Something is Different in the Land of Chris Ford

May 6, 1995

A strange serenity has overcome Chris Ford these past few days. Does he know something we don't know?

He's been saying nice things about this Celtics team, and we know he really doesn't like this bunch, at least not professionally. Nor do they like him.

Are we supposed to believe that some sort of player-coach rapprochement has taken place in the span of five days and two games? 'Twas only a week ago that the Celtics were mailing in a 47-point loss in Orlando, a colossal oinker about which the word "disgraceful" would have been considered a complimentary adjective. That game confirmed the worst fears and suspicions of all card-carrying Nattering Nabobs of Negativism, and that included people seated both in the stands and along press row. It was the artistic low point of the five-year Ford coaching era, apparently demonstrating with extreme prejudice the folly of allowing 35-win teams into postseason play.

Then came last Sunday's fairly amazin' victory in Game 2, and suddenly, Coach Ford was lauding his squad for its gutsiness and heart. He even admitted that, for once, someone had followed one of his directions.

Move now to Wednesday and Game 3. This was a classic playoff grinder. Neither team could mount a consistent offense. The Celtics fell behind, 7-0, and struggled all night to score a basket. Under ordinary circumstances, Ford would have been hyperactive. He wasn't.

Oh, he yelled, all right ("Dominique, get back!" and a steady stream of "Dino!!!!!" led the list), but he was never overwrought. When he emerged from the locker room at halftime, with his team losing by 4 points, he had the look of a man who was just going out of the house to buy milk, a loaf of bread and a newspaper. He almost looked as if he realized it was just a game.

The Celtics lost a tough game, and Ford spoke only in positives. He didn't worry about the 31 percent shooting, the 139 times times Dino Radja, Pervis Ellison or Eric Montross lost the ball in the midst of excursions into the lane or the other failings that once again pointed out the terminal mediocrity of his team. He saw, or at least spoke of, only the good, which basically came down to the fact that the Celtics played with passion and conviction (1, 2, 3, all together now, for a change).

Perhaps Ford has simply come to realize what neutrals have known all along: namely, this series was never about the 35-47 Boston Celtics. This series has been about Orlando. The Celtics are the battered middle-aged heavyweight Never-Was being served up to the undefeated young contender. They were placed in this tournament to help us see what The Kid has learned, or needs to learn. If the Celtics were to win this series, it would tell us far more about Orlando than about them.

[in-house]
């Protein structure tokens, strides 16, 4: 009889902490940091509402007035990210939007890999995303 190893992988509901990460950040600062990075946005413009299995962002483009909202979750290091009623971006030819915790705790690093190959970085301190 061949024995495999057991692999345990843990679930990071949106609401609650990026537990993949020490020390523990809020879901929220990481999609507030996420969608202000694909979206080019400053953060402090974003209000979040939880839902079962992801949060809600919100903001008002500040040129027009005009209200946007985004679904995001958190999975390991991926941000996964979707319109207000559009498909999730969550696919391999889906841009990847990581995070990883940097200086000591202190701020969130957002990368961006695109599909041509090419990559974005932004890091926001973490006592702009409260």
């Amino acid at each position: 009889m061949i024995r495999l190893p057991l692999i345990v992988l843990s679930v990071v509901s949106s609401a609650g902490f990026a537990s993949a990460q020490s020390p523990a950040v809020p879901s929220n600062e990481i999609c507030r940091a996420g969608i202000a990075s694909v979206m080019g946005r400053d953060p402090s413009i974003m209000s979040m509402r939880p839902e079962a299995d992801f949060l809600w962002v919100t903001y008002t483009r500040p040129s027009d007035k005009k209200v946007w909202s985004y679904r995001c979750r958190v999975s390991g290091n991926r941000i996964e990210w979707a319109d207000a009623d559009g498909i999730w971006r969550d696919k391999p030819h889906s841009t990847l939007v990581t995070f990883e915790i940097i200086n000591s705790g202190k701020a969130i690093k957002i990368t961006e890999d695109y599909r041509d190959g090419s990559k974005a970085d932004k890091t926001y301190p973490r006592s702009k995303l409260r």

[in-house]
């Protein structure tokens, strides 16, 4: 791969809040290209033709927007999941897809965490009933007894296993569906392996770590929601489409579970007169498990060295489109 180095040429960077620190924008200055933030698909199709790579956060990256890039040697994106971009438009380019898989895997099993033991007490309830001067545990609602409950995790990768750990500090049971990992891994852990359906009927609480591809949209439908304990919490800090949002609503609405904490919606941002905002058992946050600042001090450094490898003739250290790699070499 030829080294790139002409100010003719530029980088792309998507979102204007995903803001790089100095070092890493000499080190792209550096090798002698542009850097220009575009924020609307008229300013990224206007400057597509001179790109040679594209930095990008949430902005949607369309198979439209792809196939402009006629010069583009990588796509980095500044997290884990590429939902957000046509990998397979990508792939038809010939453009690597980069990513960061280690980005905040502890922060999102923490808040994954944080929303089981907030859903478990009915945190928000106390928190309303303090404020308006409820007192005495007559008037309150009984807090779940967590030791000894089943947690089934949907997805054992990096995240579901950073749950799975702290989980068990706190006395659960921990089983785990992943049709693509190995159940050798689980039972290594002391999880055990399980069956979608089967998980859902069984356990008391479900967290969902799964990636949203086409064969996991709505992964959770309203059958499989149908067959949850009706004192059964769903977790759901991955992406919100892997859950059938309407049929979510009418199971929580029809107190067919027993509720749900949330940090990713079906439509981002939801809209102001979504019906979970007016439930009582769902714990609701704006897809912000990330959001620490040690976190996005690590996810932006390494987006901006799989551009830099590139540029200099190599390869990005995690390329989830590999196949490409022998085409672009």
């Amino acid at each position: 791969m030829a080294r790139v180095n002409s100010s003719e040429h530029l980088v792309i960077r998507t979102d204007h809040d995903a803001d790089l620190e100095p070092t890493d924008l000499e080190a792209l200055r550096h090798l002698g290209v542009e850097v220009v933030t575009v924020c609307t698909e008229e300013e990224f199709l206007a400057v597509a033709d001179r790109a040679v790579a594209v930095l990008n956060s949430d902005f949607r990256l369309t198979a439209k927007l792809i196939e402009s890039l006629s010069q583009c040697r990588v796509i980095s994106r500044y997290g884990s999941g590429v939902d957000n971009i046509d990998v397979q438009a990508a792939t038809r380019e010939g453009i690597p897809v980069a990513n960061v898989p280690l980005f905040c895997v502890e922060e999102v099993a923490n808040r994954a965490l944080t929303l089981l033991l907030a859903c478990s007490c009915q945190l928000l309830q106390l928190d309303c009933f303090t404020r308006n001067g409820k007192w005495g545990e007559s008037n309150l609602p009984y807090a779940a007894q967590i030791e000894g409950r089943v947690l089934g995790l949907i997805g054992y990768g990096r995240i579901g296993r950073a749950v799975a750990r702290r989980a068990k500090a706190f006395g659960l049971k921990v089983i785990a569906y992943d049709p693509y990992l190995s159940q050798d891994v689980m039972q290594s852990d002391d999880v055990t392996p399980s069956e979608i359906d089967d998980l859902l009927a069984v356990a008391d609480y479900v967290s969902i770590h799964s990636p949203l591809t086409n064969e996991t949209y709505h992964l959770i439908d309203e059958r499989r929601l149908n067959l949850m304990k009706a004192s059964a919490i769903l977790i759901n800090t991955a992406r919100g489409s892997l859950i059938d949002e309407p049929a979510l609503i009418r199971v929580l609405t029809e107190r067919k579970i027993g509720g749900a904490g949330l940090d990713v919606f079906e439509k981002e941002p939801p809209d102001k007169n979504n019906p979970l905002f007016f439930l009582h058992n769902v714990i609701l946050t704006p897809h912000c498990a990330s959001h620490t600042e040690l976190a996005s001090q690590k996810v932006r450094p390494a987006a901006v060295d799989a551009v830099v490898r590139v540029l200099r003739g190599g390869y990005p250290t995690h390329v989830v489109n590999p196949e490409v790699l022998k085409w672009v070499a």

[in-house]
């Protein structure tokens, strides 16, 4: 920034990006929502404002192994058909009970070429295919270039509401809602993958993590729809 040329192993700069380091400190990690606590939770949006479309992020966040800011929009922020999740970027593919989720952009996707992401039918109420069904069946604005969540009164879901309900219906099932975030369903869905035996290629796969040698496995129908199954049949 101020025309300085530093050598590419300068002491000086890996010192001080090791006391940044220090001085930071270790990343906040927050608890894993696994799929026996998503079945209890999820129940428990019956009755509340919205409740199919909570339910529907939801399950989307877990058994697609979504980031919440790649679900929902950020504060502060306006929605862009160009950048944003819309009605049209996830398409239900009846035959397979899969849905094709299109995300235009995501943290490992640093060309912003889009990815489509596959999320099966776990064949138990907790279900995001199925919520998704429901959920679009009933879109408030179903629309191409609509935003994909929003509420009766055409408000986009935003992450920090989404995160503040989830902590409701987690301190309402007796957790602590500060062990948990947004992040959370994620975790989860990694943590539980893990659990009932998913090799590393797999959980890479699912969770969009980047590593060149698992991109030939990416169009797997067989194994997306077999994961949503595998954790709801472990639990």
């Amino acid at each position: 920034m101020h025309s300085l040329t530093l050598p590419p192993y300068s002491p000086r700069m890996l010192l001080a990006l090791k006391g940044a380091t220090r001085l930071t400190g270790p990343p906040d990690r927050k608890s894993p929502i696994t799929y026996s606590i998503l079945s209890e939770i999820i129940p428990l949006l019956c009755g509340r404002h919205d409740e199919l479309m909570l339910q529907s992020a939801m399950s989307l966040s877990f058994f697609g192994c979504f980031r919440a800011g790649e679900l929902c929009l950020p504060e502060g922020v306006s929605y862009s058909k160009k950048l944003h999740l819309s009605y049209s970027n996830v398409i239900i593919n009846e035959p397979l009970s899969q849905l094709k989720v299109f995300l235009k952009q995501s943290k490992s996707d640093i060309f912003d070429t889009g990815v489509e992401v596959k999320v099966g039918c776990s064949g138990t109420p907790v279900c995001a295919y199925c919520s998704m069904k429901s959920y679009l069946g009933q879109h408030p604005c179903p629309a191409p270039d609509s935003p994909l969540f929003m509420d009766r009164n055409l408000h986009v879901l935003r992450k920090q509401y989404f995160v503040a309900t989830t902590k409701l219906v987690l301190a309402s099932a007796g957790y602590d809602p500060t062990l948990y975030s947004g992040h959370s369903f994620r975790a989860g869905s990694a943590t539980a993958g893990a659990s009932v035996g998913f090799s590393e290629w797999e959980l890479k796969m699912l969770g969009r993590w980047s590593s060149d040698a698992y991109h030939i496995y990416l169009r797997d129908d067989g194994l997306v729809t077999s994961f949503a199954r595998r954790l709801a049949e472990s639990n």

Even if the Celtics were to wake up Monday morning as upset victors over the Magic, no essentials would have changed.

Dominique would still be the NBA's answer to Norma Desmond with a $ 4 million check coming next year.

Sherman would still be short.

Dino would still refuse to guard anybody.

Pervis would still be fragile.

Dee would still be inconsistent.

Etc., etc., etc.

The Celtics finished ahead of both Milwaukee and Washington this season, but if M.L. Carr were given the opportunity to swap rosters before the start of the 1995-96 season, he'd do it. No Celtic has half the market value of Glenn Robinson, Vin Baker, Chris Webber or Juwan Howard. The Celtics have no immediate future, and no one knows this better than Chris Ford.

My guess is that Ford has a job he really doesn't want. He needs a divorce from this team. Call it "irreconcilable differences." He knew this all along, but probably didn't want to confront it. A 124-77 score crystallized matters. He's more relaxed now because he isn't fighting it any longer.

The worst that can happen is staying here as a hostage to the hard-fought two-year contract extension he obtained a year ago. With his new attitude, he'd get through it.

The fact is that Chris Ford is in a good career position. He's 46, neither too young nor too old, and he's sufficiently experienced. He enjoys a very nice NBA reputation. There are jobs out there (Golden State and Miami, to name two) and there could be a few more popping up once the season is over. It is difficult to imagine the Celtics standing in his way should an offer be made. What would be the point?

It's time for a change, anyway. Ford came here 16 1/2 years ago as part of a lopsided trade with Detroit. (Earl Tatum and a draft choice for Chris Ford? Yet another Dick Vitale Special.) In the volatile world of professional sports, very few people get to spend 16-plus years in one place. Three of his four children were born here, and the youngest is 13. Unheard of. He has enjoyed enviable stability in his personal life. (Of course, he works at it a lot more than many people in athletics do.)

Red Auerbach came here 45 years ago and never left. It can happen. But most people need a change every now and then. Chris Ford's time may be upon him.

Anyway, something's been going on this week. This is not the same old Chris Ford.

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